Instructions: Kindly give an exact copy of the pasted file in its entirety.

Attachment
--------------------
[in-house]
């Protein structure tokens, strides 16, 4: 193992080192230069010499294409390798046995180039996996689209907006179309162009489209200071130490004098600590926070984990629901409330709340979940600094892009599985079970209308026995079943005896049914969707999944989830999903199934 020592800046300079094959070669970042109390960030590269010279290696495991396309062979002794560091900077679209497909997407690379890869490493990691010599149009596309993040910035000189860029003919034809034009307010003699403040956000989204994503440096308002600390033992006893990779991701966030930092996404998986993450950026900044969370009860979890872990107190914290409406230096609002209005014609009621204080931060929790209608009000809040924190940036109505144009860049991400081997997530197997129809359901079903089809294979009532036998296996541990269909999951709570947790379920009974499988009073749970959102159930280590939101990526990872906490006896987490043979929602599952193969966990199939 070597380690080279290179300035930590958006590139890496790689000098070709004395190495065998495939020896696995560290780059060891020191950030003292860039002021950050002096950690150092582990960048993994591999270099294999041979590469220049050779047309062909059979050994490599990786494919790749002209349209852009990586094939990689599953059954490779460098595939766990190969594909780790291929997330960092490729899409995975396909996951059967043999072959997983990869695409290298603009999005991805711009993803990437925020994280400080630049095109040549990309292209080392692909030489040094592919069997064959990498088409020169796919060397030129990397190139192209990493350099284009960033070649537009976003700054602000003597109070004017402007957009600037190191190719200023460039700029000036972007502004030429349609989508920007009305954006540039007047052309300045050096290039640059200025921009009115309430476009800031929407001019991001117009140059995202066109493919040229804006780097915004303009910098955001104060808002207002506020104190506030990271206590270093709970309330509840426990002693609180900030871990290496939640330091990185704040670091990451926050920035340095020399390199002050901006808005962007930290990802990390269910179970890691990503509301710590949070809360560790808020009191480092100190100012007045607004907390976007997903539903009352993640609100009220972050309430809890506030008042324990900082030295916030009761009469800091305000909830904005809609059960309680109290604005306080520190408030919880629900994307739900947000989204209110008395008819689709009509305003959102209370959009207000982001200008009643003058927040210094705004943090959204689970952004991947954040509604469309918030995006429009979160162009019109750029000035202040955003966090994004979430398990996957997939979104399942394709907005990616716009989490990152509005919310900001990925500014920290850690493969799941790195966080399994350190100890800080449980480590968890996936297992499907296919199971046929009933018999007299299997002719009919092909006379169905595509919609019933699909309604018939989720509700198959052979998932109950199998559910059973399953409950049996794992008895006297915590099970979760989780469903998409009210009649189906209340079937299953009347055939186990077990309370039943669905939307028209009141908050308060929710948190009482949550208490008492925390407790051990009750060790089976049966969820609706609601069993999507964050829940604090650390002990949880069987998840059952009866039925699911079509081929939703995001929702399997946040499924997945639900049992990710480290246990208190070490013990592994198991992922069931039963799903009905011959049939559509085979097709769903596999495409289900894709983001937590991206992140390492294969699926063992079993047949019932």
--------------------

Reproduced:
[in-house]
């Protein structure tokens, strides 16, 4: 193992080192230069010499294409390798046995180039996996689209907006179309162009489209200071130490004098600590926070984990629901409330709340979940600094892009599985079970209308026995079943005896049914969707999944989830999903199934 020592800046300079094959070669970042109390960030590269010279290696495991396309062979002794560091900077679209497909997407690379890869490493990691010599149009596309993040910035000189860029003919034809034009307010003699403040956000989204994503440096308002600390033992006893990779991701966030930092996404998986993450950026900044969370009860979890872990107190914290409406230096609002209005014609009621204080931060929790209608009000809040924190940036109505144009860049991400081997997530197997129809359901079903089809294979009532036998296996541990269909999951709570947790379920009974499988009073749970959102159930280590939101990526990872906490006896987490043979929602599952193969966990199939 070597380690080279290179300035930590958006590139890496790689000098070709004395190495065998495939020896696995560290780059060891020191950030003292860039002021950050002096950690150092582990960048993994591999270099294999041979590469220049050779047309062909059979050994490599990786494919790749002209349209852009990586094939990689599953059954490779460098595939766990190969594909780790291929997330960092490729899409995975396909996951059967043999072959997983990869695409290298603009999005991805711009993803990437925020994280400080630049095109040549990309292209080392692909030489040094592919069997064959990498088409020169796919060397030129990397190139192209990493350099284009960033070649537009976003700054602000003597109070004017402007957009600037190191190719200023460039700029000036972007502004030429349609989508920007009305954006540039007047052309300045050096290039640059200025921009009115309430476009800031929407001019991001117009140059995202066109493919040229804006780097915004303009910098955001104060808002207002506020104190506030990271206590270093709970309330509840426990002693609180900030871990290496939640330091990185704040670091990451926050920035340095020399390199002050901006808005962007930290990802990390269910179970890691990503509301710590949070809360560790808020009191480092100190100012007045607004907390976007997903539903009352993640609100009220972050309430809890506030008042324990900082030295916030009761009469800091305000909830904005809609059960309680109290604005306080520190408030919880629900994307739900947000989204209110008395008819689709009509305003959102209370959009207000982001200008009643003058927040210094705004943090959204689970952004991947954040509604469309918030995006429009979160162009019109750029000035202040955003966090994004979430398990996957997939979104399942394709907005990616716009989490990152509005919310900001990925500014920290850690493969799941790195966080399994350190100890800080449980480590968890996936297992499907296919199971046929009933018999007299299997002719009919092909006379169905595509919609019933699909309604018939989720509700198959052979998932109950199998559910059973399953409950049996794992008895006297915590099970979760989780469903998409009210009649189906209340079937299953009347055939186990077990309370039943669905939307028209009141908050308060929710948190009482949550208490008492925390407790051990009750060790089976049966969820609706609601069993999507964050829940604090650390002990949880069987998840059952009866039925699911079509081929939703995001929702399997946040499924997945639900049992990710480290246990208190070490013990592994198991992922069931039963799903009905011959049939559509085979097709769903596999495409289900894709983001937590991206992140390492294969699926063992079993047949019932």